Bangkok: the money monster

12 08 2017

Bangkok is a late capitalist capital par excellence. Everywhere, from the thronged pavement stalls of the tourists strips, to the plush and shiny malls, the seedy red light bars and the alleyways of Chinatown is laden with stuff: things to buy, services to purchase, all provided with a ready smile. There is no city I can think of  where consumption is so conspicuous, and so varied. If you can’t buy it in Bangkok it likely doesn’t exist. As I once wrote, everything the human mind can devise or imitate is on sale here, often advertised commandingly on giant billboards or slick skytrain commercials. I saw one new (and well-situated) condo development tagged shamelessly, “Make yourself the centre of the universe!”

But this city of instant gratification and temptation can be a fickle monster. Trends are big here. Fads sweep through the city and then ebb away, like tsunamis. One minute everyone is crazy for yakiniku restaurants and then suddenly its all about tapas bars or organic wine. That is part of the fun of the city, gauging its obsessions du jour.

An interesting and unexpected trend I noticed on this trip was that the iconic Thailand elephant pants – beloved of backpackers but something of a running joke among the country’s more fashion forward citizens – have been (re)appropriated by Thai young people. I saw more than a few baggy Koh Phangan-style pants on hip Bangkok youth in the night markets and “walking streets”.

Even more interesting was the adoption of thanaka. The traditional Burmese herbal face-paste, until recently the preserve of the elderly and provincial, has made a big comeback in the capital, with a repackaged version given a push from a local personal care goods company. Charmingly yellow powdered faces were visible (often on working class people) around the city.

At the other end of the spectrum, well-to-do Bangkok seems to be flirting with another unlikely import. The city’s African music scene has always been surprisingly healthy but following the lead of trailblazing world music club Studio Lam, there are now at least two other African music-friendly venues aimed at upwardly mobile locals: 12 x 12, another bar in Thonglor described as a “Japanese hipster’s dream” and Third World Bar, on the second floor of the old Tapas on Silom Soi 4.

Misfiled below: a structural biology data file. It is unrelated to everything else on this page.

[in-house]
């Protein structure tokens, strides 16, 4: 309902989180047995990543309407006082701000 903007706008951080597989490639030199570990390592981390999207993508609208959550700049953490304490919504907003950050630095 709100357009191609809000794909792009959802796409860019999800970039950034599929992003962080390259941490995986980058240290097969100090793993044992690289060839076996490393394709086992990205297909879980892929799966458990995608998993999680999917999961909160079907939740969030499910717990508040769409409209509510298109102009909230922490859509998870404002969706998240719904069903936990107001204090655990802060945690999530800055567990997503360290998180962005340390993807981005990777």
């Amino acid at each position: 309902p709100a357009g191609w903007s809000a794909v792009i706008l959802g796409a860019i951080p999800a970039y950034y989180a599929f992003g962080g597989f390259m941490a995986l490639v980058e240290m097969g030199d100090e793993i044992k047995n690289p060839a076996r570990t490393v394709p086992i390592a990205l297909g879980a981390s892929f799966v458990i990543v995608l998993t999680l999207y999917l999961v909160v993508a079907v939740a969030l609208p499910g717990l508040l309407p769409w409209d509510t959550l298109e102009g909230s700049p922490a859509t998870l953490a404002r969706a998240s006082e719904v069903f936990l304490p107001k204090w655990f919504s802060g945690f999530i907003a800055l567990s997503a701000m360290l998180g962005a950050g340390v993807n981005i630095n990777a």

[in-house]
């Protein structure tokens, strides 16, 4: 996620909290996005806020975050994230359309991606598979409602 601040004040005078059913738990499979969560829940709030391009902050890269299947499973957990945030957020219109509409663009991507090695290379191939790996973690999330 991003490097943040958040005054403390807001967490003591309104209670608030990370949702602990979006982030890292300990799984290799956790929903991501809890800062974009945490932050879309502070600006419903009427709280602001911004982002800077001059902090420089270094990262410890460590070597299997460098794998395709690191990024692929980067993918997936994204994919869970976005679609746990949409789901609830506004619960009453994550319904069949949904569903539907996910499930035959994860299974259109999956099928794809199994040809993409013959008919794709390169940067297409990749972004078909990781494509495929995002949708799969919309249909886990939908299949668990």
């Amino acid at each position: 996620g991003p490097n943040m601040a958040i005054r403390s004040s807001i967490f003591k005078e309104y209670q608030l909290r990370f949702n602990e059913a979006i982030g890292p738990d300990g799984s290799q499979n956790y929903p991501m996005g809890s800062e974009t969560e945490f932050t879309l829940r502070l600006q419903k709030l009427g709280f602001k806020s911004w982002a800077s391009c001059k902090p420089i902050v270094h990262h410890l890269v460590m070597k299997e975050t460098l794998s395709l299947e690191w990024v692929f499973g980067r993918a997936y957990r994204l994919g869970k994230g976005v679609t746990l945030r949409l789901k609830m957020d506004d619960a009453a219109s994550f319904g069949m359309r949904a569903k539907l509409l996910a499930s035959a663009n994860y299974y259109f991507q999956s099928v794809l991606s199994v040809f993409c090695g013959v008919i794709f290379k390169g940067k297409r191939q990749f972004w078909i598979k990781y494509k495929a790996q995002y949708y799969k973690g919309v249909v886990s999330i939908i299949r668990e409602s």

A less wholesome trend was one I read about in alarming news reports. Apparently the practice of facial surgery to create dimples – by piercing the cheeks with metal pins – had caught on and was now being practiced by unregulated and unqualified merchants at Chatuchak market, according to the lurid reports in the press.

But metal cheeks and Afro beats aside, the trend that had the biggest impact on my trip was undoubtedly an app. “Grab” is a must-download for anyone spending time in the city, a superior Southeast Asian sister to Uber. Not only is the Malaysian-based app wildly popular  – meaning that a car is never more than a few minutes away –  and cheaper than Uber with a better designed interface, it also eliminates the need to give your driver directions. You enter your destination and it pops up in English on an extremely detailed database, with a map directing your driver right there. No more tortuous conversations about “turn left after the Big C” across a language barrier, or taxi drivers who can’t read maps (or often, read at all, even if you have an address written in Thai). Grab revolutionises the ease with which you can explore Bangkok.

 

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